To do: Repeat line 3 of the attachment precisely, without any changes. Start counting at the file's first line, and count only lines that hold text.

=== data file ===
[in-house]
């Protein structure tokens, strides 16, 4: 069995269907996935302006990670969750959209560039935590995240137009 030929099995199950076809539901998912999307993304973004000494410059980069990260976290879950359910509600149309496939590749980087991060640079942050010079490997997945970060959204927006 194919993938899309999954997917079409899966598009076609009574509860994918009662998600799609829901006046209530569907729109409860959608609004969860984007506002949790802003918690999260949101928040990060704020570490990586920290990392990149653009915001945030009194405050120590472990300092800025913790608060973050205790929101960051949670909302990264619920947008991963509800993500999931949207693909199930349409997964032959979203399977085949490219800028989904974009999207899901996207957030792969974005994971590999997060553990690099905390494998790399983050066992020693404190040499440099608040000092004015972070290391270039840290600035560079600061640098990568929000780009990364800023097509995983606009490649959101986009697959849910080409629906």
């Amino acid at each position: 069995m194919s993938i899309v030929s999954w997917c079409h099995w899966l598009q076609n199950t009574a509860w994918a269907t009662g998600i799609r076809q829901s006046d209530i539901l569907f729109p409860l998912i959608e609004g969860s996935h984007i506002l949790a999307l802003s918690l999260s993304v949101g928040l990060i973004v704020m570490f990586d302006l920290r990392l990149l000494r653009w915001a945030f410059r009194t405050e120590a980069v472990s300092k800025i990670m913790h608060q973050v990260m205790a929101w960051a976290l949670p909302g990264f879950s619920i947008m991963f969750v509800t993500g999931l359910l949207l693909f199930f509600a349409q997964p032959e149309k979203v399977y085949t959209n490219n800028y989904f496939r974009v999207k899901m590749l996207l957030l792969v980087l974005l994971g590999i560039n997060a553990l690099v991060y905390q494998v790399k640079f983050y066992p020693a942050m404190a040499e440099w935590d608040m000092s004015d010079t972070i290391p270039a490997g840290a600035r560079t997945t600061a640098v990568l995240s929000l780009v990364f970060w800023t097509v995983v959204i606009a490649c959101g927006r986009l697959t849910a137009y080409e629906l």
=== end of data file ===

């Amino acid at each position: 069995m194919s993938i899309v030929s999954w997917c079409h099995w899966l598009q076609n199950t009574a509860w994918a269907t009662g998600i799609r076809q829901s006046d209530i539901l569907f729109p409860l998912i959608e609004g969860s996935h984007i506002l949790a999307l802003s918690l999260s993304v949101g928040l990060i973004v704020m570490f990586d302006l920290r990392l990149l000494r653009w915001a945030f410059r009194t405050e120590a980069v472990s300092k800025i990670m913790h608060q973050v990260m205790a929101w960051a976290l949670p909302g990264f879950s619920i947008m991963f969750v509800t993500g999931l359910l949207l693909f199930f509600a349409q997964p032959e149309k979203v399977y085949t959209n490219n800028y989904f496939r974009v999207k899901m590749l996207l957030l792969v980087l974005l994971g590999i560039n997060a553990l690099v991060y905390q494998v790399k640079f983050y066992p020693a942050m404190a040499e440099w935590d608040m000092s004015d010079t972070i290391p270039a490997g840290a600035r560079t997945t600061a640098v990568l995240s929000l780009v990364f970060w800023t097509v995983v959204i606009a490649c959101g927006r986009l697959t849910a137009y080409e629906l």